Despite the spectacular jet-watching weather, I skipped out on the Air & Water Show crowd for a better buzz. Namely, the fifth annual Micro Brew & Food Review in Oak Park. It has officially become my favorite BEvERage event. Let me tell you why.
Everyone who matters to the Chicago-area Craft Brew scene is there: Three Floyds, Half Acre, Revolution, Haymarket, 5 Rabbit, and Finch. While there were a few bigger places (Goose Island) and out of state breweries (Milwaukee Brewing, Left Hand, etc) represented, the event has stayed focused on highlighting local outfits and throwing a spotlight on new, tasty talents. It would be so easy for Seven Generations and the Illinois Craft Brewers Guild to say yes to a Miller Coors, Sam Adams or Anheuser Busch, but they haven’t. It’s refreshing and appreciated.
Speaking of refreshing…I also like that the festival also uses restaurants in the area. The Food Review could easily be called a “Taste of Oak Park,” it’s that hyper-local. I decided not to eat while juggling a brew, and stopped off midfestival at Poor Phil’s (139 South Marion St.) for a shrimp po’boy. The folks at Phil’s were cool enough to let me keep my pour of Hopothesis IPA while I had lunch. It was a great sandwich with an even better beer.
I do wish I had saved room for the ceviche tacos from Marion Street Cheese Market (100 S. Marion) because they looked amazing. I settled for some bandaged cheddar, blue cheese, and local honey from their shop instead. The samosas from Khyber Pass and tacos from The Perfect Dinner rounded out the temptations for me. I nearly caved and bought a cupcake from Sugar Fixe too, but decided it didn’t go with the Flossmoor Pale Ale.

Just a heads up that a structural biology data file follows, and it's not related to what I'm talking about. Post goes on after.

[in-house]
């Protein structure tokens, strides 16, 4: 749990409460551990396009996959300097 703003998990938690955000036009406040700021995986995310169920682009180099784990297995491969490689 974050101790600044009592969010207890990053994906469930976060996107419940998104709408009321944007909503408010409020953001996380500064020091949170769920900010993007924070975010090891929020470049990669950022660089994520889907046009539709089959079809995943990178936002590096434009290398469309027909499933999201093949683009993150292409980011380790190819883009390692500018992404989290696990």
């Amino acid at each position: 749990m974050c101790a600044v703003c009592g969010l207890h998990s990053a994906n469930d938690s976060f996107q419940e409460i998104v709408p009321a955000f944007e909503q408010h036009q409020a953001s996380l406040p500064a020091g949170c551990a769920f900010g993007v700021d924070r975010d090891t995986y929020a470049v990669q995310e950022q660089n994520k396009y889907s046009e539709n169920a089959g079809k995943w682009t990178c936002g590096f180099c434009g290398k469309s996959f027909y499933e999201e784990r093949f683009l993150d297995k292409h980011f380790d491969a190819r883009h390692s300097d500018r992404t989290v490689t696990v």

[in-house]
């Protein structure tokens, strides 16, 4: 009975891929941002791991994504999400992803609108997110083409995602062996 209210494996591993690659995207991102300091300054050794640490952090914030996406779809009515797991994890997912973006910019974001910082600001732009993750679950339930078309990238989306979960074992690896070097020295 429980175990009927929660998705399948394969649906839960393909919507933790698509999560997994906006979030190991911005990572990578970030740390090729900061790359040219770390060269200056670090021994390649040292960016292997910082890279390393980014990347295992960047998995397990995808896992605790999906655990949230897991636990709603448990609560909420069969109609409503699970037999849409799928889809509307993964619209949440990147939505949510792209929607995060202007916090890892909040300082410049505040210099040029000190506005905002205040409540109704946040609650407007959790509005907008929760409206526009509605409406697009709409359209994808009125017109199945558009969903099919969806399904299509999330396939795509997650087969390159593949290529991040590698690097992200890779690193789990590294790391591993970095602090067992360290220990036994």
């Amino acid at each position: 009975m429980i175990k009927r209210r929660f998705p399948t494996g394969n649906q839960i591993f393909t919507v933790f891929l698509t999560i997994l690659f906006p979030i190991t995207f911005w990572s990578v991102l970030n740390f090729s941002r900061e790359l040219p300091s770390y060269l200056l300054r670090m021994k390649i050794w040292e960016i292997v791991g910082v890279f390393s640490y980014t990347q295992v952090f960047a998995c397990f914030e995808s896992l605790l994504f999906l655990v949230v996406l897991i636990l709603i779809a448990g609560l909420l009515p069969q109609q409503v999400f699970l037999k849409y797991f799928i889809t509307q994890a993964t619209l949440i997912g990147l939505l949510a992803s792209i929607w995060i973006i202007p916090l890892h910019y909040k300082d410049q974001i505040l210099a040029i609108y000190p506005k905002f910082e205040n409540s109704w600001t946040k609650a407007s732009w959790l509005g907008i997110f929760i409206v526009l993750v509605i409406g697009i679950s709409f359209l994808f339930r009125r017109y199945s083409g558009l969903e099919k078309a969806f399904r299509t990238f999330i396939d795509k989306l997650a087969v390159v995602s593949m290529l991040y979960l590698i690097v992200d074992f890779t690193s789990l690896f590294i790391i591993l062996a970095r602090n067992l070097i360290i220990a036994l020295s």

The event is billed as “micro waste,” and encourages recycling with provided receptacles. All the street trash cans were covered to force people to the sorting stations for waste, which wasn’t 100% effective. People poured their unfinished beers into provided buckets, but the majority of un-used beer made its way into shrubberies and storm drains. Environmentalism is hard when there’s that much beer to try. Just sayin’. It’s a good effort though, and they seemed far more successful than other street festivals at keeping the garbage to a minimum.
I mentioned the spotlight on new talent, and I want to give a few shout-outs to new-to-me breweries that are now on my list. Atlas Brewing Company (2747 N. Lincoln) served up Naiad Summer Belgian IPA, a moderately hoppy brew with citrus notes, and light, refreshing Golden Ale. I will be seeking out bottles of Hopothesis IPA, so my local liquor store had better start getting it in stock unless they want to see me plop down and cry (I kid…sort of). Speaking of crying, 5 Rabbit Brewery has a Grassy Hoppy Ale that is my new addiction. However, it isn’t bottled yet. I was ready to start blubbering until I learned it’s on tap at Bad Apple (4300 North Lincoln Ave). Now I have a valid excuse for going there with frequency — intense beer research. Anyways…
My only complaint about the event is that even though the pours are larger and you get in a little earlier, I’m not sure it was worth it to spring for the advanced entry. I had to tell the certified pourers to just give me a taste, not a full glass. If it were easier to toss out, it would’ve been okay. Really, it’s a minor quibble because the Micro Brew & Food Review was a beautifully run event with a super nice crowd. It was an afternoon of excellent beer, and I can’t wait for next year to attend again.